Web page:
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Faraday Future pledges eco-friendly North Las Vegas factory

Faraday Future is striving to make its 3 million-square-foot factory one that boasts energy-efficient and eco-friendly aspects.

“We hope to have a plant that runs mostly on clean energy,” said Ezekiel Wheeler, product and technology communications specialist at Faraday Future.

Initially, NV Energy could provide geothermal, wind and solar energy, Wheeler said. The company is considering eventually covering the entire roof with solar panels, he said.

“It is possible that we will use clean energy from a different source, NV Energy, at first and put the solar panels up onto our roof, as seen in our rendering, in Phase 2,” said Wheeler.

In a statement Wednesday, the company said the building under construction at Apex will use glass, steel, LED lighting, and water-based paints.

“The water-based paints are proven to be less harmful to the environment and minimizes VOCs,” said Wheeler, referring to “volatile organic compounds.”

Wheeler added that the entire factory would be powered by LED lighting, which would save the company the amount of energy it would take to power up to 10,000 homes.

More and more, large companies that come to Nevada are emphasizing energy conservation, said Neil Opfer, associate professor of construction management with the College of Engineering at UNLV.

Opfer said that while energy costs have come down, the long-term trend is for energy prices to keep increasing.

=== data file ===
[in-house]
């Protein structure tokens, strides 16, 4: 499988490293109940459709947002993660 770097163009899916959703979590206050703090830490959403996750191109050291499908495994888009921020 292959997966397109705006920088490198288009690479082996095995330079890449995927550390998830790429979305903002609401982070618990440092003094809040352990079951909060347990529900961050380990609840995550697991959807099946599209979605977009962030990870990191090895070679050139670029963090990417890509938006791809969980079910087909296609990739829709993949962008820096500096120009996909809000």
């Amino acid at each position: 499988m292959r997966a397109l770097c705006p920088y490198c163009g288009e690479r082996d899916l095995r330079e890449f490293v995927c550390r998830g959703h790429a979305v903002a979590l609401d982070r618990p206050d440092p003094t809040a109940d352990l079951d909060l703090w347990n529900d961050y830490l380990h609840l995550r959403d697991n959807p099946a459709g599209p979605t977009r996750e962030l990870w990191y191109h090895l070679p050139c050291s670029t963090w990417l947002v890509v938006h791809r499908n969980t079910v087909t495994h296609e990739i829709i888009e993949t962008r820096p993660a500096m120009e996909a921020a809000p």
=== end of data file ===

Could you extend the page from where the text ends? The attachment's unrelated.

By making investments now, Opfer said, “It’s going to create big dividends down the road.”

The facility was designed by Faraday Future’s design and manufacturing team with help from its architectural and design partners.

Wheeler added that the inside of the paint shop is a water-free system that improves utility use. The system will use 20 percent less electrical power compared to a water-based system, Wheeler said. It will also use up to 60 percent less heating power and up to 50 percent less cooling power.

North Las Vegas Mayor John Lee, who attended the groundbreaking Wednesday, said of the facility, “It is a beautiful building where thousands of Nevadans will be able to earn a living in a clean and environmentally conscious workspace.”

In December, lawmakers approved $215 million in tax incentives to draw Faraday to the state.

As part of the deal, Faraday agreed to hire 4,500 employees with an average wage of $22 an hour. On Wednesday, Faraday Future spokeswoman Stacy Morris said the company expected to be producing cars “in the next couple years.”

This week, the company closed on all of its land parcels at Apex. For seven parcels, the company paid approximately $30 million, according to Clark County records.

The Tesla battery factory in Storey County, Nevada, is also pushing for clean energy. The facility’s roof and surrounding hillsides will be outfitted with solar panels to help power the plant.

Contact Alexander S. Corey at acorey@reviewjournal.com or 702-383-0270. Find him on Twitter: @acoreynews

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